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Physics of the Future

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Physics of the Future

How Science Will Shape Human Destiny and Our Daily Lives by the Year 2100


15 min read
10 take-aways
Audio & text

What's inside?

What you’ll see in the future when you use the computer screen on your contact lenses (and other tech miracles to come)

Editorial Rating



Michio Kaku is the lay reader’s dream – an accomplished scientist who communicates intricate concepts in a way anyone can comprehend. In his book, Kaku offers a deeply researched study of the technologies that will create society’s future. He tackles everything from computer screens on contact lenses to magnetic levitation, artificial intelligence and nanotechnology. To keep his treatise reader-friendly, he brings in examples from Greek mythology, Star Trek and the Terminator movies. At times Kaku seems a bit too optimistic about the gee-whiz direction of the world, which he believes eventually will be free of cancer, car crashes and the ravages of aging. But he does temper some of his predictions: He points out the limits of stem cells and artificial intelligence, and he notes the dangers of global warming. getAbstract recommends his analysis to readers seeking an erudite but easy-to-digest survey of the innovations shaping the future.


Predicting the Future with Science as a Guide

Predicting the future is always tricky. Among the famous swings and misses: the Hollywood producer who pooh-poohed movies with sound, the postmaster who thought stagecoaches would still deliver the mail in 1990, the US Patent Office head who believed everything meaningful was invented before 1900 and the IBM chairman who expected to sell only five computers worldwide.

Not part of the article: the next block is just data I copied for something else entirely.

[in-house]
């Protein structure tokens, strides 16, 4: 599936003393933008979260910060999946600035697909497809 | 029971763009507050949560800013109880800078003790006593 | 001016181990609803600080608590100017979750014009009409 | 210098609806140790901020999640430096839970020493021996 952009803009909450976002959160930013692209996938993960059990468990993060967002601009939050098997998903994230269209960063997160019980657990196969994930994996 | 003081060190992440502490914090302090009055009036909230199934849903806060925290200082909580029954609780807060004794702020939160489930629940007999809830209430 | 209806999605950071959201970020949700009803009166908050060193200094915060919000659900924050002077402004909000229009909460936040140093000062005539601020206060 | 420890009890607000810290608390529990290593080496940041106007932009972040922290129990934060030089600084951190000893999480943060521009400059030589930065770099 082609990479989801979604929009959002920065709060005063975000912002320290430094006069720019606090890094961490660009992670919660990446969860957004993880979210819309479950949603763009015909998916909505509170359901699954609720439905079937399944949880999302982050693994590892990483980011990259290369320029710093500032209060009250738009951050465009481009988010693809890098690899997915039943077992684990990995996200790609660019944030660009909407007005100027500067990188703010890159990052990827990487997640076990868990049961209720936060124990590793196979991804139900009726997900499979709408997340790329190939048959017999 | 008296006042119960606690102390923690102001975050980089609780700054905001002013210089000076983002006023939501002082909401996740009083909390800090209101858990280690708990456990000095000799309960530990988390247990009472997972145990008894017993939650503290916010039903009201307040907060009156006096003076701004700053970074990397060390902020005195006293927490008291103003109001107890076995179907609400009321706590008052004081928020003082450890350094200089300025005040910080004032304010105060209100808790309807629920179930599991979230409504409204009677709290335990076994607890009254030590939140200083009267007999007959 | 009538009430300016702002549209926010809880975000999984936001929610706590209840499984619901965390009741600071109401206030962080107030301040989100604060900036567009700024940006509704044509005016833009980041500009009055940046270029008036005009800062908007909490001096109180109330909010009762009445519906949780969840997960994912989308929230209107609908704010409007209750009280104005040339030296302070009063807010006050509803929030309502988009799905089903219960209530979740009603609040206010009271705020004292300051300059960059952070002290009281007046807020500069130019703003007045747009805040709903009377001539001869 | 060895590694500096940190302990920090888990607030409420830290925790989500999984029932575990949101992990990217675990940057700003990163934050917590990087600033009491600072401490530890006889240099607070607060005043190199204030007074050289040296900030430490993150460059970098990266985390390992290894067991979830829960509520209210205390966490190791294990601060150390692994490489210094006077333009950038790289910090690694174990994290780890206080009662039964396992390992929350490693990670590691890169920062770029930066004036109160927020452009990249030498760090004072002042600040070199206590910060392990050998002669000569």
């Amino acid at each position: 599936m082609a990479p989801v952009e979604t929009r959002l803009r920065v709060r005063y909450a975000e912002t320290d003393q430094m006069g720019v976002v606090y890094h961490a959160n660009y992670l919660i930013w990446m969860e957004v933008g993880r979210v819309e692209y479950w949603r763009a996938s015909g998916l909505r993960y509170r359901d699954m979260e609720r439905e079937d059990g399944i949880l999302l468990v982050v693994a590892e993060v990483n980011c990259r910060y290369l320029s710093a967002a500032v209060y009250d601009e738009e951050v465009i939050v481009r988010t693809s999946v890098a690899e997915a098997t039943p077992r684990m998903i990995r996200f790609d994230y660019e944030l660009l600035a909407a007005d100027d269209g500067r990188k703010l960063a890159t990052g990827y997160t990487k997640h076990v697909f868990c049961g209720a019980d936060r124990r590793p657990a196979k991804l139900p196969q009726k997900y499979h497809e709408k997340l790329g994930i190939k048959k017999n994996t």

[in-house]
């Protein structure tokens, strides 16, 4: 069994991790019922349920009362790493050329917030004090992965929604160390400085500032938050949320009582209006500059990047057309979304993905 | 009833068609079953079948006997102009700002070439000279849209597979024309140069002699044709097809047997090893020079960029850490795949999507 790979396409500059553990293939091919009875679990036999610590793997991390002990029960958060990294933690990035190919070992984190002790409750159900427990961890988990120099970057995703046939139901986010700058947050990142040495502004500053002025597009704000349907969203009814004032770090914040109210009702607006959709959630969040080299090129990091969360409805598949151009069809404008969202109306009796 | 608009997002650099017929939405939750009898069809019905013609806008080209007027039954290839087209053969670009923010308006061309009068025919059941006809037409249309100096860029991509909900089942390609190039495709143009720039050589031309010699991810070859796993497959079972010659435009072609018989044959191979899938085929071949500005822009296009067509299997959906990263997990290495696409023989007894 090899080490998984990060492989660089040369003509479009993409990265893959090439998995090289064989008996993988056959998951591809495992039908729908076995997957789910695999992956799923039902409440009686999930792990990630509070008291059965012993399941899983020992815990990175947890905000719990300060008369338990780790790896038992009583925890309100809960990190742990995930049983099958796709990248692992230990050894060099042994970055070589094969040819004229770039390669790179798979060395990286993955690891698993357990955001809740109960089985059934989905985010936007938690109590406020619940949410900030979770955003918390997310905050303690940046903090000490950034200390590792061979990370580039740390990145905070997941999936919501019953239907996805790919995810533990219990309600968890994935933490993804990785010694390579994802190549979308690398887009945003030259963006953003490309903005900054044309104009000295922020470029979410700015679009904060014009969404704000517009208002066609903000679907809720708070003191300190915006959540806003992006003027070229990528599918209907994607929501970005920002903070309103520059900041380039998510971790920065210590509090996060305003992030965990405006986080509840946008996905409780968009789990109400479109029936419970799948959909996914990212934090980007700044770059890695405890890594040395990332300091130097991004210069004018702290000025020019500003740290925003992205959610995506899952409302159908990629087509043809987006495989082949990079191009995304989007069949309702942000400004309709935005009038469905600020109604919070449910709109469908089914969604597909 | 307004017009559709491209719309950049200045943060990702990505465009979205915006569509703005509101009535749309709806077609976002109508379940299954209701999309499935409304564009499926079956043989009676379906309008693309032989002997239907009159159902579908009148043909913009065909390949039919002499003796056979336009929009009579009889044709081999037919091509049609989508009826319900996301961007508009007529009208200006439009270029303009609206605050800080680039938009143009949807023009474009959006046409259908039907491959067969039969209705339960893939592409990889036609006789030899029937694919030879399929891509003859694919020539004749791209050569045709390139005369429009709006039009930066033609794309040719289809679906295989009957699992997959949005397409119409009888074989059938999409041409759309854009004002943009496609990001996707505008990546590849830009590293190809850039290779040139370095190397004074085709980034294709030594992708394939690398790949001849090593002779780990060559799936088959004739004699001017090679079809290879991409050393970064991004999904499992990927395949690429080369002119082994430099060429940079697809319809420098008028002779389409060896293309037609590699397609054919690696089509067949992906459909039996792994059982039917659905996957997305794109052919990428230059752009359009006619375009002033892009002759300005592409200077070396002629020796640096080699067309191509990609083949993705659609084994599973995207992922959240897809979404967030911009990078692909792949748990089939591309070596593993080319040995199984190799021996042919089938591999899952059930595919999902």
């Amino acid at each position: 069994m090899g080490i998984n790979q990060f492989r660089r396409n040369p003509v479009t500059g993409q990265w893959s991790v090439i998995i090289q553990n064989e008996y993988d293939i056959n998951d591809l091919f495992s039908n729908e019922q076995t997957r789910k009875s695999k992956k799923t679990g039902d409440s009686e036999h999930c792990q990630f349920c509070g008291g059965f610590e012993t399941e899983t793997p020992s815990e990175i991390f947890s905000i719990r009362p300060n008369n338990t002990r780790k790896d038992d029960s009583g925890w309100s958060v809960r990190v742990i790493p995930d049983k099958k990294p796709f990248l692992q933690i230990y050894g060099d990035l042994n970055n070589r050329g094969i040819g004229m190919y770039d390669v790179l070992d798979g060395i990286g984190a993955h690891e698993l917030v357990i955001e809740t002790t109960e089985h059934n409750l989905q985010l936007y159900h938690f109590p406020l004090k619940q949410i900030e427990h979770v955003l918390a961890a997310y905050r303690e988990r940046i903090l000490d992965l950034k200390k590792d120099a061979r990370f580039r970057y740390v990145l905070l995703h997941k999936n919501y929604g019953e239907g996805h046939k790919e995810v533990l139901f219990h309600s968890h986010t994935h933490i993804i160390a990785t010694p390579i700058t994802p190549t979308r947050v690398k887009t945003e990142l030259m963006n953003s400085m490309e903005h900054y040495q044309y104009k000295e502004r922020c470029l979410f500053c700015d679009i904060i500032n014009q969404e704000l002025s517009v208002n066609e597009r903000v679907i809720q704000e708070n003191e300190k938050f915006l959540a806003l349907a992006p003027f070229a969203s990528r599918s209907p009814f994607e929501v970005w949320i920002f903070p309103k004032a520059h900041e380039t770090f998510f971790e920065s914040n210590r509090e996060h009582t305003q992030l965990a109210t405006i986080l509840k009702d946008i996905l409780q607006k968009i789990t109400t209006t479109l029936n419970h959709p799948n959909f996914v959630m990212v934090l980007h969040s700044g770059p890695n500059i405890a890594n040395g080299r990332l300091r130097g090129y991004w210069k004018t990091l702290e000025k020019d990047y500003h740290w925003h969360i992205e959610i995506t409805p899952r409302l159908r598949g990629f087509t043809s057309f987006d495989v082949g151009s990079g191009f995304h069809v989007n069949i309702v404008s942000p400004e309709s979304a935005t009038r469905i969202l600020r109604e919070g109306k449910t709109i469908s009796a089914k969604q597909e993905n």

However, accurately predicting the future is possible, as novelist Jules Verne proved. Avoiding the usual mistake of underestimating the pace of technological advancement, Verne in 1865 foretold with eerie precision the details of the first moon launch – which occurred more than a century later. Verne was right about its location, the space capsule’s size and its ocean landing. He correctly postulated that astronauts would experience weightlessness. Verne also anticipated that by 1960, Paris would have skyscrapers with elevators and air conditioning, and that people would travel by high-speed train and gas-powered cars.

How could he make such accurate predictions where others were wrong? He constantly spoke to scientists, and he constrained his predictions...

About the Author

Michio Kaku, who co-founded string field theory, teaches theoretical physics at the City University of New York and wrote Hyperspace and Physics of the Impossible.

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    M. A. 7 years ago
    A great read to expand the brain and think ahead a few decades forward. To be able to think that these are good possibilities is exciting and refreshing.
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      7 years ago
      These predictions seem more realistic by the day.
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    B. B. 9 years ago
    this book seems extremely interesting to me. so thanks to the summary, i bought it.